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What's the Delphi equivalent of 'this' in C++? Could you please give some examples of its use?

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up vote 3 down vote accepted

In most cases, you should not use self in the methods.

In fact, it's like if there was an implicit self. prefix when you access the class properties and methods, within a class method:

  TMyClass = class
    Value: string;
    procedure MyMethod;
    procedure AddToList(List: TStrings);

procedure TMyClass.MyMethod;
  Value := 'abc';
  assert(self.Value='abc'); // same as assert(Value=10)

The self is to be used when you want to specify the current object to another method or object.

For instance:

procedure TMyClass.AddToList(List: TStrings);
var i: integer;
  // check that the List[] only was populated via this method and this object
  for i := 0 to List.Count-1 do 

this above code will add an item to the TStrings list, with List.Objects[] pointing to the TMyClass instance. And it will check this has been the case for all items of the List.

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@AB - "implicit self" - since I started messing with Python, which requires 'self' when referencing any internal class member, I've started doing that in Delphi as well - not sure if I like it or not stylistically, but it seems to facilitate quicker scanning of code. – Vector Jul 23 '11 at 22:29
@Mikey The common practice in Delphi is not to use self. prefix. In fact, the IDE intellisense allows you to quickly access the property names, or see the declaration with the mouse pop-up hint or Ctrl+Click - so there is no need to specify this prefix. If you don't define global variables in your code (this is required for good code), you know that the identifiers in your methods code are property/method names. Therefore, you should not use the self. prefix in your methods (unless inside a with statement). – Arnaud Bouchez Jul 24 '11 at 6:09
@AB - I know and agree with all you said but that doesnt negate my reason for using it. If you want to scan/speed read a piece of code, 'self' helps - often I like to sit back and just read code without any mouse or interaction at all, and I also still like to print out code and just read it. So it's the "self help" approach.... LOL – Vector Jul 24 '11 at 6:48
@Mikey I understand that it may "help your self" at first ;) But when you experience a bit about the implicit identifiers (like unit name, or self class instance) in Delphi, you'll find out it's some kind of elegant and with less typing. In Python, replacing begin/end with indentation help reduce typing (even if I usually don't write any end because my IDE does it for me, and the begin is faster to type on a French keyboard than a { key), but the self. made it back verbose in the python code. ;) – Arnaud Bouchez Jul 24 '11 at 14:43
@AB-I've been progamming constantly with Delphi since version 1.0 - have plenty of experience with implicit identifier style - that's why I said that stylistically I'm not so hot on qualifying 'self'. I never qualified self (or anything else in Delphi) except when absolutely necessary. But after using C# and Python I found qualified names can be helpful for the sake of clarity and safety. So I'm ambivilent about the question - much to be said for the brevity, efficiency and elegance of implicit resolution, but also much to be said for the clarity and margin of safety afforded by qualification. – Vector Jul 24 '11 at 17:56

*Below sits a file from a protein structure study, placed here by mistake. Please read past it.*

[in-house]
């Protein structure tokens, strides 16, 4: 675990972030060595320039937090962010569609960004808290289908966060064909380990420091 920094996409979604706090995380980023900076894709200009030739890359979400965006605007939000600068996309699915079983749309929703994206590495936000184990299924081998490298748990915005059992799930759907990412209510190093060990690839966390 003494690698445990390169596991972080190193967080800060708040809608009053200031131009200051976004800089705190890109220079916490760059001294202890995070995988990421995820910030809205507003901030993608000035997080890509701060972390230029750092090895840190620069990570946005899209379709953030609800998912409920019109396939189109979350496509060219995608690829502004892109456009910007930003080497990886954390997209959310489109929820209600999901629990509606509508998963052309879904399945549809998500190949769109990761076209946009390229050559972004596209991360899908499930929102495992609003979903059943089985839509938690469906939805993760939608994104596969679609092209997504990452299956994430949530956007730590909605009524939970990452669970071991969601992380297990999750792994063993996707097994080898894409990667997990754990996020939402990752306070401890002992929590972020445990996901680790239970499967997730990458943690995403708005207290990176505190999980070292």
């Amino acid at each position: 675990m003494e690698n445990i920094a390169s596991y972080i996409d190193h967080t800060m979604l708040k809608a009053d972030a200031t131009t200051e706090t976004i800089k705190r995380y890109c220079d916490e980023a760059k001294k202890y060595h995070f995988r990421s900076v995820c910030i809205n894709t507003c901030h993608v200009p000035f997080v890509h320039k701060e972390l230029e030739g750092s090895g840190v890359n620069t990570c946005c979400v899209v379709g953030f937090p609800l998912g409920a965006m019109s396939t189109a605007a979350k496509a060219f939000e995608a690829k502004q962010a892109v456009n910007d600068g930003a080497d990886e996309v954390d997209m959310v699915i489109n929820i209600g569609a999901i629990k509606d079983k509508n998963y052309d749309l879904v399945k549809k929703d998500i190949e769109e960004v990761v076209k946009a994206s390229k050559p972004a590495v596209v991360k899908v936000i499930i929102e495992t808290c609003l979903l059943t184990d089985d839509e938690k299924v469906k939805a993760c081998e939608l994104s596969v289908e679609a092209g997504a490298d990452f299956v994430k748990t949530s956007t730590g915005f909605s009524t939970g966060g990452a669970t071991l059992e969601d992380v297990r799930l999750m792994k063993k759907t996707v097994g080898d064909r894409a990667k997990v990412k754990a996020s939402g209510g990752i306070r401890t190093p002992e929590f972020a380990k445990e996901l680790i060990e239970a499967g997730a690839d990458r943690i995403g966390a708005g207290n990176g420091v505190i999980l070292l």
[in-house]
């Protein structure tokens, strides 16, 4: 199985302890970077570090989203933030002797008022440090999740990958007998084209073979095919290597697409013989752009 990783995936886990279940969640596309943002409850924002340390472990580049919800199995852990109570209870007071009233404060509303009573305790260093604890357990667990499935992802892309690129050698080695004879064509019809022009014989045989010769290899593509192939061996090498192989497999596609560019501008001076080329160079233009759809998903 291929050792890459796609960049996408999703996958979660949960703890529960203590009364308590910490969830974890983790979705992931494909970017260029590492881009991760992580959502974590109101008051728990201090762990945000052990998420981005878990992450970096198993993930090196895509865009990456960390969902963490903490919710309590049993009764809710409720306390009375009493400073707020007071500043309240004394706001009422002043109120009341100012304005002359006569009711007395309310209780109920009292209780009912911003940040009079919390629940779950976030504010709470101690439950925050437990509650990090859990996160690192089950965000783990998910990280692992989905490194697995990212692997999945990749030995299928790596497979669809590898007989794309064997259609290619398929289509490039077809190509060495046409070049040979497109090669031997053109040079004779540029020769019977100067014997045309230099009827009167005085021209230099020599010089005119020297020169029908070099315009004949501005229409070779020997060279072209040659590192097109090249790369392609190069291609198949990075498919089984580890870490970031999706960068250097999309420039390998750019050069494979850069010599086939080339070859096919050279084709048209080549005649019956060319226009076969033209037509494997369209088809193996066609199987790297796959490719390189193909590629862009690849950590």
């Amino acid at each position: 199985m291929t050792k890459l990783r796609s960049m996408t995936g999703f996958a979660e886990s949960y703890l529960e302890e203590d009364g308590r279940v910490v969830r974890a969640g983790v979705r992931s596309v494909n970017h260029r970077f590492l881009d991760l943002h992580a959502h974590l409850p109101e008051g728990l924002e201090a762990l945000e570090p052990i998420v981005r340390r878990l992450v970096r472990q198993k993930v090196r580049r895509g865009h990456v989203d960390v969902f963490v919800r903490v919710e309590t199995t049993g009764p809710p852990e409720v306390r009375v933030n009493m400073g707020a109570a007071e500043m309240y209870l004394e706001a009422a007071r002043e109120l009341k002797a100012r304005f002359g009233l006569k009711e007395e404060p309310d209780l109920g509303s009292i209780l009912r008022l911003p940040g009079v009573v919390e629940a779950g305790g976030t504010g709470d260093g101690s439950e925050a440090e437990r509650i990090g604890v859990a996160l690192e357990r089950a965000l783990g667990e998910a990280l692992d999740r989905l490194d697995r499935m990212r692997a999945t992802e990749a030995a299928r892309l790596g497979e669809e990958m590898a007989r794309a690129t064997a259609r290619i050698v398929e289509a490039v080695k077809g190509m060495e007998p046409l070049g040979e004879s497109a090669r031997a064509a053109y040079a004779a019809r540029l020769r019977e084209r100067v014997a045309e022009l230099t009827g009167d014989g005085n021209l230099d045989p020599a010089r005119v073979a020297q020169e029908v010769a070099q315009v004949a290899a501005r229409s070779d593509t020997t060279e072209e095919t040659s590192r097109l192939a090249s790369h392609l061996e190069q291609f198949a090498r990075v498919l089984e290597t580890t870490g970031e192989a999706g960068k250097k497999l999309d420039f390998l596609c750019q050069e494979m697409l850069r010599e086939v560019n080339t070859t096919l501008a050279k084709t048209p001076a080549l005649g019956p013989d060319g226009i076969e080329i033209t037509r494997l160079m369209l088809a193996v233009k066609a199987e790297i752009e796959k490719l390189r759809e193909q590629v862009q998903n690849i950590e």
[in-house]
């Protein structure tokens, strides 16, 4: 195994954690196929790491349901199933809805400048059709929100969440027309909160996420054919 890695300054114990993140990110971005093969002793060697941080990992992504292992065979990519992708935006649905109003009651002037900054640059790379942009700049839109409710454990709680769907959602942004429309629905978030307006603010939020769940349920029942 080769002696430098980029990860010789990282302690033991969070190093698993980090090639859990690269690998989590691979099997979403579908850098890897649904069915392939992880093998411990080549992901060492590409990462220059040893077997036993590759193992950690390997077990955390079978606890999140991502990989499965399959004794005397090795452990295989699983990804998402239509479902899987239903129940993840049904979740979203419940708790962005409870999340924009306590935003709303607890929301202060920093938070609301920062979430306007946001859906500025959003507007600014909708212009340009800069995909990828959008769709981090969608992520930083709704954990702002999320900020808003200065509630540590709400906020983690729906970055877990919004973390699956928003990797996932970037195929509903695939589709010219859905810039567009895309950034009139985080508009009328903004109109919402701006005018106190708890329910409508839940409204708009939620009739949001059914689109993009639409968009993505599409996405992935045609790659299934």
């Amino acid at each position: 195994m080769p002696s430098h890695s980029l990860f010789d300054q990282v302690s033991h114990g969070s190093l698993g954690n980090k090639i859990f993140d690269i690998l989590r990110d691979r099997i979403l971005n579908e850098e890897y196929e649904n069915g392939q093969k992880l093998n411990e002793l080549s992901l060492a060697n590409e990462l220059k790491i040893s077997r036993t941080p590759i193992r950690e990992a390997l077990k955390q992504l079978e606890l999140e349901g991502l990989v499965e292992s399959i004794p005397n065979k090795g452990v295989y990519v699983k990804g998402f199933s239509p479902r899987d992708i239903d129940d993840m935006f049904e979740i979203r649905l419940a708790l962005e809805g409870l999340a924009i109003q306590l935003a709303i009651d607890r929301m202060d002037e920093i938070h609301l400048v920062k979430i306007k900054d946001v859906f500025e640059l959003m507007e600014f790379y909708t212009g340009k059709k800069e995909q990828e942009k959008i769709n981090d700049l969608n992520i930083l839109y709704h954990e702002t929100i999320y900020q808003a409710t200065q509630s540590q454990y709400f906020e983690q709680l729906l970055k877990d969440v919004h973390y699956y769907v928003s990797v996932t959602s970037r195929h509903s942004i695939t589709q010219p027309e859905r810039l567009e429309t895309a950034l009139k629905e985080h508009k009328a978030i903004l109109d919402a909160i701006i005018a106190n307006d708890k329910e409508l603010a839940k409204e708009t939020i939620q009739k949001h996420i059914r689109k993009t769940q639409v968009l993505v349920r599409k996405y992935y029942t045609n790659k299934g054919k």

In delphi Self is the equivalent of this. It is also assignable as described in here.

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Note that, since it is passed by value, assigning to Self is not very useful, although it can be done. It will not, as some might expect, "return" nil from a constructor (constructors actually don't "return" anything - the assignment syntax is just a convenience). – Rudy Velthuis Jul 22 '11 at 22:46
Hmmm...I see that the people in the SO question linked to by you say the same. – Rudy Velthuis Jul 22 '11 at 22:48
Assigning to Self is a corner case and normally you would not to need to do this as it might be considered as a bad practice. Yet, using Self as a reference to a class is useful only if one is using non-standard naming conventions. Standard conventions would be the use of F as a prefix of class variables (FIsCorrect as an example) and A as procedure/function arguments (AIsCorrect). Then, assignment of class variables would be as simple as FIsCorrect := AIsCorrect, alternatively you would need to use Self.IsCorrect := IsCorrect if function (procedure) argument is: IsCorrect: Boolean. – too Jul 22 '11 at 23:02
Using with statement should be forbidden as it complicates things a lot more. – too Jul 22 '11 at 23:04
too: well yes, but how does that relate to Self? – Rudy Velthuis Jul 22 '11 at 23:13

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